As many as three people died and dozens were injured when a passenger train derailed in Missouri Monday afternoon.

The Amtrak train crashed into a dump truck at a public crossing about 100 miles northeast of Kansas City as it traveled from Los Angeles to Chicago, officials said.

Shocking images from the scene showed multiple passengers sitting atop overturned train cars as emergency crews assessed the damage and treated the injured.

While passenger trains on average tend to be one of the safest modes of transportation in the United States, derailments do happen and are actually more common than you might think.

The Bureau of Transportation Statistics (BTS) is a branch of the United States Department of Transportation that analyzes and compiles information about the nation’s transportation systems.

Since 1975, the agency has been tracking train derailments, as well as injuries and fatalities that have happened during train crashes.

While fatalities from train derailments are rare, derailments themselves are actually quite common.

From 1990, the first year the BTS began tracking derailments and injuries on a yearly basis, to 2021, there have been 54,539 accidents in which a train derailed. That’s an average of 1,704 derailments per year.

Those numbers might seem pretty staggering, but derailments vary in severity and only a portion result in injuries. During that same time frame, 5,547 people were injured when a train derailed, or about 174 per year. Even then, much of that data is skewed due to a 2002 derailment in North Dakota in which a hazardous materials spill injured more than 1,400 people, BTS said.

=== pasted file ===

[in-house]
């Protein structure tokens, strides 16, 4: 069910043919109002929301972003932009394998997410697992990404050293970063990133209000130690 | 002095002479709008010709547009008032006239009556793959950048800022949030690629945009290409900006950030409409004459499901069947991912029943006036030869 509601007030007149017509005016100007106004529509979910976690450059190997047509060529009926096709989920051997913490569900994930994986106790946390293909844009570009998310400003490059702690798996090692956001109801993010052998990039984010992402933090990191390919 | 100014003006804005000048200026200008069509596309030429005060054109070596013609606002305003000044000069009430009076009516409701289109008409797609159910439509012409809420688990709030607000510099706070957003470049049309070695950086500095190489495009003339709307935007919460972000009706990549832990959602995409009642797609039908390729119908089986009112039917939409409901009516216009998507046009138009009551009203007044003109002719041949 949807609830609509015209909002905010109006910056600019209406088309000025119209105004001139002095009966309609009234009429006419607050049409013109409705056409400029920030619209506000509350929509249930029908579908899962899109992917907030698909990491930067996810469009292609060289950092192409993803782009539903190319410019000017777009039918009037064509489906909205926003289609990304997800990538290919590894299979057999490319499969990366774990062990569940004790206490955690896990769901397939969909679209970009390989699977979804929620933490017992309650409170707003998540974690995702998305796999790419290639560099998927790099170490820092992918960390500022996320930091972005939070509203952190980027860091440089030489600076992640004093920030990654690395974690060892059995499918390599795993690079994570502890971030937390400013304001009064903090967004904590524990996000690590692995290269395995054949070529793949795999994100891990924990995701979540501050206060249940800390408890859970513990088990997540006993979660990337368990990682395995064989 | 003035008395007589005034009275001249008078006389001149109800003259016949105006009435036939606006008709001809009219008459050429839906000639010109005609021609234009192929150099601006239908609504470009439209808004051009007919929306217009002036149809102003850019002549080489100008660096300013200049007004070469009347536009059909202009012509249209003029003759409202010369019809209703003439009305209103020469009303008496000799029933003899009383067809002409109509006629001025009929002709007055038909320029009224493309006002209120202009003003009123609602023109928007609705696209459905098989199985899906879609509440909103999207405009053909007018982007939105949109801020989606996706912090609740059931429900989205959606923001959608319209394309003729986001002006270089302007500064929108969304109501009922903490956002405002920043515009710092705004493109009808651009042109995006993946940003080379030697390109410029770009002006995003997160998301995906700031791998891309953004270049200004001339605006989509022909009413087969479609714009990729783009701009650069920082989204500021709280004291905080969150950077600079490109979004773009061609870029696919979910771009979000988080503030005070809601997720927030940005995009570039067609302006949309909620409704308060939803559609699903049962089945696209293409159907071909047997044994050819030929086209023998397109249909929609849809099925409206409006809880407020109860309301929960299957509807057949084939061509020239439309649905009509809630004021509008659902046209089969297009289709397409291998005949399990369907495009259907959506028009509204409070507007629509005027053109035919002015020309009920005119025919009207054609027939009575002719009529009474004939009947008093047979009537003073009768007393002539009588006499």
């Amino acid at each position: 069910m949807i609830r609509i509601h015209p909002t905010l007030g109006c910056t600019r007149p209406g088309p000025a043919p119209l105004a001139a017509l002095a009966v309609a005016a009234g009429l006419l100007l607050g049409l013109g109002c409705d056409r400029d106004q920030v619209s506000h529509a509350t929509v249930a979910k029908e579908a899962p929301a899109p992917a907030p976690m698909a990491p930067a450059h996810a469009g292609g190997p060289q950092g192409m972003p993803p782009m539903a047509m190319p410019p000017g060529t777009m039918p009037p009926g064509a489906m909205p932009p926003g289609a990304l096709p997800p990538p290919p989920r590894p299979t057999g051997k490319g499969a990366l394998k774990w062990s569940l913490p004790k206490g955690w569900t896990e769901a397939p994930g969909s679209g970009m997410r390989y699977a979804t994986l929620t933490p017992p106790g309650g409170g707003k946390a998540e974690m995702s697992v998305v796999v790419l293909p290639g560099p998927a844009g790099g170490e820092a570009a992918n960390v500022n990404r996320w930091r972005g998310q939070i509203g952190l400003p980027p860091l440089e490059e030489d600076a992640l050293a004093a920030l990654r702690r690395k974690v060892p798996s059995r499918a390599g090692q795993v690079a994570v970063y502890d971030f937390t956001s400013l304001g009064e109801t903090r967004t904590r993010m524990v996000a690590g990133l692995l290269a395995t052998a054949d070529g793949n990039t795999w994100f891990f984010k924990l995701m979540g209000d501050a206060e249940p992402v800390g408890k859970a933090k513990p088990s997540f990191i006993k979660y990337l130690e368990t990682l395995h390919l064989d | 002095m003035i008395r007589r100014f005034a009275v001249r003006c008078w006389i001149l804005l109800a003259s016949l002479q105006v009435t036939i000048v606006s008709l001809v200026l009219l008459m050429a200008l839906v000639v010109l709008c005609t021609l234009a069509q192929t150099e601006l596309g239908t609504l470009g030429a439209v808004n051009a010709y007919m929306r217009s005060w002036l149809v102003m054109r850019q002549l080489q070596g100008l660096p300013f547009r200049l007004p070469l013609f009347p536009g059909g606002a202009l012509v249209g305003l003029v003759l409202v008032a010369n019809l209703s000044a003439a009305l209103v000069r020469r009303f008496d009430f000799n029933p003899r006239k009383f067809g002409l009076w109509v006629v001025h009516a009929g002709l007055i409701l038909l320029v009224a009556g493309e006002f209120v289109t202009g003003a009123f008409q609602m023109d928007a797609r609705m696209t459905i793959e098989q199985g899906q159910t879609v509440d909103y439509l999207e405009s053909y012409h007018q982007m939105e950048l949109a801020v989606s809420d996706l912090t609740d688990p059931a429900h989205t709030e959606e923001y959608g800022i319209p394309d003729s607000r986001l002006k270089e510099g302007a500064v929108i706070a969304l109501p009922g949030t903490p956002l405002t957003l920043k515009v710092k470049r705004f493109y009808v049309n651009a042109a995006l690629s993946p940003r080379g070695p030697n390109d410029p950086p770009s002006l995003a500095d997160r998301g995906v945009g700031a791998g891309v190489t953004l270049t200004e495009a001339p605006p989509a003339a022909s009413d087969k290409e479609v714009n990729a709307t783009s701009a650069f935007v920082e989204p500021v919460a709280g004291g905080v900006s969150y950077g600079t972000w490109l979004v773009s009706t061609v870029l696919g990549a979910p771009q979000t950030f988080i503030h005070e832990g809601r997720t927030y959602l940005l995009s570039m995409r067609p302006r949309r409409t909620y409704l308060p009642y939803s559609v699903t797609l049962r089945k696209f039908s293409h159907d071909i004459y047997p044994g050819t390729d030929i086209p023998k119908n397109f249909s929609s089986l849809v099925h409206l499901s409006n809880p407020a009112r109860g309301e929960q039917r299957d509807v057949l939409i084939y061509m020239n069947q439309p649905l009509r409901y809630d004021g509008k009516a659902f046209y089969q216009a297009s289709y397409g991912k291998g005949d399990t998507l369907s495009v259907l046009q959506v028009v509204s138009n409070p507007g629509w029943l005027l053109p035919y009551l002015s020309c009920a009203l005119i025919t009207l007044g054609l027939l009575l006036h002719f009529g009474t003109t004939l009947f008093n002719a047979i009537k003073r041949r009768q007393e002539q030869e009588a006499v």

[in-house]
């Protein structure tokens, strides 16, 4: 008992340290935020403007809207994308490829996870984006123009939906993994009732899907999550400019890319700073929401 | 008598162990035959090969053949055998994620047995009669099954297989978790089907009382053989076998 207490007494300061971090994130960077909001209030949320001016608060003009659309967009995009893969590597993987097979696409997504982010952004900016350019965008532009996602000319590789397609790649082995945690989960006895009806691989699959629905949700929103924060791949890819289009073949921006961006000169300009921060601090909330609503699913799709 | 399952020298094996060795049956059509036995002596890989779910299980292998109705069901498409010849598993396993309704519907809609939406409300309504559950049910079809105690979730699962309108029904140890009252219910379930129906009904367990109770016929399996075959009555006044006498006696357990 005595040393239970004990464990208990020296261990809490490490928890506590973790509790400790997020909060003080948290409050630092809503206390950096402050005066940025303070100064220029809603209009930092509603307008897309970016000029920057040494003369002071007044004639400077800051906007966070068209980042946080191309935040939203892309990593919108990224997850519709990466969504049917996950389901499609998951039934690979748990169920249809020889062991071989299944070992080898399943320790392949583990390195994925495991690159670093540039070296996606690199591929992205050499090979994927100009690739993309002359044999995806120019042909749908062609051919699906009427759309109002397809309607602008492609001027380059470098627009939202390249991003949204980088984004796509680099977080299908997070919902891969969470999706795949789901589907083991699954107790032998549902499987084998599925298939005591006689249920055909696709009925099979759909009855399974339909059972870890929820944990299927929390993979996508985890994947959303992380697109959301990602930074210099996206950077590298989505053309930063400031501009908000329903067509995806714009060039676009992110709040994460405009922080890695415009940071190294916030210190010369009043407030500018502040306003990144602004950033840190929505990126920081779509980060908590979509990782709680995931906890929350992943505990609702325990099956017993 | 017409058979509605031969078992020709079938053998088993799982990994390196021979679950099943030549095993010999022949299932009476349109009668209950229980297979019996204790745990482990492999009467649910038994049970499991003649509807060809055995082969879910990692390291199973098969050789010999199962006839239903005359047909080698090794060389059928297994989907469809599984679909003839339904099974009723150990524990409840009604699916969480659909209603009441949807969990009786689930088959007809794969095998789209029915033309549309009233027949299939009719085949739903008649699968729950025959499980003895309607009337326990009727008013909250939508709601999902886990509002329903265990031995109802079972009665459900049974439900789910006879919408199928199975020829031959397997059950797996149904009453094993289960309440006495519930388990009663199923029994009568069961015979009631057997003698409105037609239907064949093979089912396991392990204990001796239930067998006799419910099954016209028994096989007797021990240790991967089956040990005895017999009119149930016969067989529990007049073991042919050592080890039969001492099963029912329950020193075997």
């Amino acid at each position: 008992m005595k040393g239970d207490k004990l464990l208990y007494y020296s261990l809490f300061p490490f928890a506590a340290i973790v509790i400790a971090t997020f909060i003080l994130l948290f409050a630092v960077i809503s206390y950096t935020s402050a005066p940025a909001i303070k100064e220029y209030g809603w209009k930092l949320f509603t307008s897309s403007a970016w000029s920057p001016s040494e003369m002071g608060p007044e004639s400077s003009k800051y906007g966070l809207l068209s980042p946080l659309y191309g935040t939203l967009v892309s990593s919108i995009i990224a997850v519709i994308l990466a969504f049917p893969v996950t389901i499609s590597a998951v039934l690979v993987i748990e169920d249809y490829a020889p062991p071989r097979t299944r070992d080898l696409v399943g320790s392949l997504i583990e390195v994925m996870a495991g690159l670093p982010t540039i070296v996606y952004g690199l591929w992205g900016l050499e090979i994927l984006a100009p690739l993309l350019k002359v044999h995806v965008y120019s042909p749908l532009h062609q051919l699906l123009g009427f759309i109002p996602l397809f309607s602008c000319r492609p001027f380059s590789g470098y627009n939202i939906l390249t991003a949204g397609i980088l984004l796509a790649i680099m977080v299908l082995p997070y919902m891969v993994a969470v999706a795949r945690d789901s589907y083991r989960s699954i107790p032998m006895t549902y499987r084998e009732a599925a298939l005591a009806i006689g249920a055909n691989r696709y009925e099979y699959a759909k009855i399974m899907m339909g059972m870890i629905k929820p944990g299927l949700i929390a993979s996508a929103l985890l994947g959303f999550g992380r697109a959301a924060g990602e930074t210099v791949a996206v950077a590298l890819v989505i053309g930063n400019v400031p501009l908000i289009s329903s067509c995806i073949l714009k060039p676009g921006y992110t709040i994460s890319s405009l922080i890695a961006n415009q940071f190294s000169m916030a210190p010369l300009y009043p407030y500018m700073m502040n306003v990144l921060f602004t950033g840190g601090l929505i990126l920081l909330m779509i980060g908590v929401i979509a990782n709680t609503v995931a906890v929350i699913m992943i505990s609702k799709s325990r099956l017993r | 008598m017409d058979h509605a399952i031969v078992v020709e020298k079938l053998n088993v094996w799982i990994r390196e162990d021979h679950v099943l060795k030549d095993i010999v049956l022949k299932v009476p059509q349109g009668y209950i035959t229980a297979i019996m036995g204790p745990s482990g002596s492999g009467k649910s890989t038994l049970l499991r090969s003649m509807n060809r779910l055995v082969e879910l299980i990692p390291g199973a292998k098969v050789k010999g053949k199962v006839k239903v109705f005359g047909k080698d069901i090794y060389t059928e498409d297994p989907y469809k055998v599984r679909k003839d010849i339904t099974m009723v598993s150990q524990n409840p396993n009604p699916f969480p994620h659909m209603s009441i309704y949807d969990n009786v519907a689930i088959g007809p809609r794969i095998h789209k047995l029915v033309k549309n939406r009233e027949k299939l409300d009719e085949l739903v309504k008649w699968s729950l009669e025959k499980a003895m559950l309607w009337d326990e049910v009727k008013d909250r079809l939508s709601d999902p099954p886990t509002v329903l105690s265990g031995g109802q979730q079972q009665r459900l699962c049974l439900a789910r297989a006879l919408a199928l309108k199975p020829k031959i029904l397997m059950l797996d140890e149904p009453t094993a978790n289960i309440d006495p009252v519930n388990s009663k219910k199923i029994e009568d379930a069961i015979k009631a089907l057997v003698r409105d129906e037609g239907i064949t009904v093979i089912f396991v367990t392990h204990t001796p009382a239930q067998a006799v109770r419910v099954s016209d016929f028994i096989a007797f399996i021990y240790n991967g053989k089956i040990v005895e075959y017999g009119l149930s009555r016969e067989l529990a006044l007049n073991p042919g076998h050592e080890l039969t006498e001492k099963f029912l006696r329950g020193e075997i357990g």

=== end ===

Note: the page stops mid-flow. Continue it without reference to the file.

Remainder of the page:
Additionally, both passenger and freight trains are included in the data set, so the risk of being injured in a train derailment as a passenger is even less likely than the numbers might suggest.

Deaths from train derailments are even rarer. From 1990 to 2021, 131 people died in train derailments. That comes to about 4 deaths per year.

The BTS data isn’t just limited to derailments, though. Collisions and other accidents are also included. Collisions tend to be slightly deadlier, but the data doesn’t include deaths at railway crossings, which account for the vast majority of deaths associated with trains.

Still, despite the semi-regularity of derailments, passenger trains are still a vastly safer mode of transportation compared to vehicles. The National Highway Transportation Safety Administration estimates 42,915 died in vehicle accidents in 2021 alone, and those numbers appear to only be going up with each passing year.

Your odds of dying in a train derailment are lower than your odds of dying in a car crash, boating accident or onboard a commercial airline, numbers from BTS suggests.

So while the tragic derailment in Missouri might have you reevaluating your thoughts on train travel, you shouldn’t be worried. It still remains one of the safest forms of transportation in the country and the risks of being injured or killed in a train accident are miniscule in the grand scheme of things.